Well, the January thaw made for a nice weekend, even though the skiing suffered a little bit. It was warm enough last Sunday that I actually was able to get the four wheeler going and plow the driveway. I only had to hike in for a week or so, and can now once again drive all the way up to the cabin. I really didn’t mind the hike and since the four-wheeler won’t start unless the temperature is about forty degrees, I’m sure I’ll be hiking in again before winter’s over.
It was also a nice break for the wood stove, and more importantly, my wood supply. Or more specifically, my dry hardwood supply. The stacks of wood were definitely in need of a break.
I have three wood piles. One is out in front of the cabin, under the big window covered by a couple of blue tarps that are pretty tattered. This wood pile rests on top of a bunch of old metal roofing and consists of mostly pine and poplar. There’s some maple in there too, but not much. This is my “junk wood” pile.
The second wood pile is stashed neatly in the shed that is attached to cabin. It is safely ensconced in the shelter of four walls and a cheap but solid roof. There is a heavy wooden door with a massive iron latch to keep the elements out, and other than soft snow that gets blown in through some cracks, the wood is well protected. This pile is all cherry, maple, oak and ash. The third wood pile is in front of the shed, split and drying, waiting to be added to as I cut more trees for next year’s wood supply.
This fall, I actually had to buy some wood from a guy I work with. The supply I cut last year was pathetically small, and once summer rolled around, I figured it was too late to have dry wood for the winter. I stacked about a cord and half of the stuff I had done in the shed, and then had two cords delivered. This all went in the shed as well. I left the junk wood out in front and figured I could mix a little in here and there. But I also figured I wouldn’t have to do that until some time in February. It’s now the middle of January and I’ve been mixing in junk wood for almost a month.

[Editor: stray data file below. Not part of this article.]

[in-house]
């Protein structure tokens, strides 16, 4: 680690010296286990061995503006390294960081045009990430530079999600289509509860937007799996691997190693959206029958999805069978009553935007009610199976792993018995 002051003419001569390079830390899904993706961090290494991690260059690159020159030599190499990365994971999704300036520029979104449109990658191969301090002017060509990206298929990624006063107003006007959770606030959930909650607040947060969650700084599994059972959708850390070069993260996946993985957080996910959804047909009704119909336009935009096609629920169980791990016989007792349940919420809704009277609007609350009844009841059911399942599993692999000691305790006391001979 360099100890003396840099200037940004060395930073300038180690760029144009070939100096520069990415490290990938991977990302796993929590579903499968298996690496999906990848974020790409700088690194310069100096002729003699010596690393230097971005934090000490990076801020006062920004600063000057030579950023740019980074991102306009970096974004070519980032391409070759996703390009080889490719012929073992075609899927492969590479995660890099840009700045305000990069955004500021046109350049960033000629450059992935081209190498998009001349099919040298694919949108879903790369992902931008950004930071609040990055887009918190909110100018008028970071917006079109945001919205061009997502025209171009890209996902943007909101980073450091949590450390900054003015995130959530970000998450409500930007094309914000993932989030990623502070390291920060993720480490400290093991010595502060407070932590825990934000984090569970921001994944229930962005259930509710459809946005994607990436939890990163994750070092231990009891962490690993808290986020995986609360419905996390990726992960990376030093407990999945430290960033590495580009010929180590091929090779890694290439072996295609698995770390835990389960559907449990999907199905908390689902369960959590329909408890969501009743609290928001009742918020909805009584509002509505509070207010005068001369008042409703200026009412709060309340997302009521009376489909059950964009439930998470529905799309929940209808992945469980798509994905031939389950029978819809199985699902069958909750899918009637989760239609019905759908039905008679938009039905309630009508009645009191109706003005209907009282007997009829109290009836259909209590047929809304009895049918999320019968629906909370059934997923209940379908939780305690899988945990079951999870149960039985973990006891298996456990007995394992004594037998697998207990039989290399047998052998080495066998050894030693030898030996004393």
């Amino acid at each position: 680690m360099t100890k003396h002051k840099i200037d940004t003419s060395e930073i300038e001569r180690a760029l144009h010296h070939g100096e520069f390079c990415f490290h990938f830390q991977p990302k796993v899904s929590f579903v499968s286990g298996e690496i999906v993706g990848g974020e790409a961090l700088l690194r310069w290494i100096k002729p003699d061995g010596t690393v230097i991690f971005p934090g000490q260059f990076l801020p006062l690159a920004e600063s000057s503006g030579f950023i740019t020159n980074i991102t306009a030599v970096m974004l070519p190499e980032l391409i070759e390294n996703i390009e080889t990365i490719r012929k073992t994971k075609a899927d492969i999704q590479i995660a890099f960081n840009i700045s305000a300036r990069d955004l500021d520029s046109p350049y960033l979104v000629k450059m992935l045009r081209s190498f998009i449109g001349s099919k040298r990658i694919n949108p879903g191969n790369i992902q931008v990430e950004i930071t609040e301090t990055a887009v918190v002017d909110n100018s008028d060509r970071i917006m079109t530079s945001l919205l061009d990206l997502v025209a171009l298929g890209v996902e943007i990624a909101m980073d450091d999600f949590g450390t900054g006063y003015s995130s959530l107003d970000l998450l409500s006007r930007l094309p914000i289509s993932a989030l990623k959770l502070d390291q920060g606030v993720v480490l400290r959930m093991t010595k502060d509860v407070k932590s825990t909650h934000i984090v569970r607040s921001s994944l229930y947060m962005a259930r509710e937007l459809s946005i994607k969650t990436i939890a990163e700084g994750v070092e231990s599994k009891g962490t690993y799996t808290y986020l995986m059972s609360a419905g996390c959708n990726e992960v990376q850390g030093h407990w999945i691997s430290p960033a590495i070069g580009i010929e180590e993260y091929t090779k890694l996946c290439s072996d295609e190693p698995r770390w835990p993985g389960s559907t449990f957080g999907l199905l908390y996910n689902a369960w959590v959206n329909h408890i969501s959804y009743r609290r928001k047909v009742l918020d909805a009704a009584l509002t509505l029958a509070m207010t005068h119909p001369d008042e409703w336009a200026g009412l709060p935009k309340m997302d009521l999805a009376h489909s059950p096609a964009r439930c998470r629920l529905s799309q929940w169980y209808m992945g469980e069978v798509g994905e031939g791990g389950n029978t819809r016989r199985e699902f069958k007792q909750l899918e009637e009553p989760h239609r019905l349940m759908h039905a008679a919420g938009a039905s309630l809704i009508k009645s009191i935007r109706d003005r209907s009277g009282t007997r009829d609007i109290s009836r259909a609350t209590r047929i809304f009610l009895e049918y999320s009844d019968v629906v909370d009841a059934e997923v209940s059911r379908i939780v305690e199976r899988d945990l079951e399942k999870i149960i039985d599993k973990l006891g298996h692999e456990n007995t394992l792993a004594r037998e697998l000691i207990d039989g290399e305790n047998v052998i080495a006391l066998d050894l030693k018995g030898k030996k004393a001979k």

I figured wrong on how much wood I would need this year. But now that I’ve been paying attention, I know how much to do for next year. My little four-hundred square foot cabin will need five cords of wood to heat. This seems like a lot to me, and it seems like a lot of work. I have also vowed to myself that I will not be paying for firewood next year, because, you know, I live in the woods.
But the amount of wood I’ll need to lay in for next winter is far more than can fit in the shed. I’ll have to build a new wood shed, but one that is not attached to the cabin. I’m going to build big so that I have some room for extra wood plus a little storage. This is one project I can do for free from building materials that are just lying around here. It’s not going to be pretty or square or level, but it’ll be tough enough to hold up. There’s a good spot with southern exposure where I’m going to build, and the new shed will hold a prominent place in my yard. This way, everyone will be able to bask in its functionality.
The plan is to take a bunch of small pines and spruces for the upright supports and use old metal roofing. There are huge old planks of wood scattered around that will make perfect sides. No piece of lumber out here is the same width and thickness, so I can safely say that this wood shed will have some character to it. The very short lean-to is like that, as is the front porch with the unintentionally swooping roof. Yup, that misshapen wood shed is going to fit right in.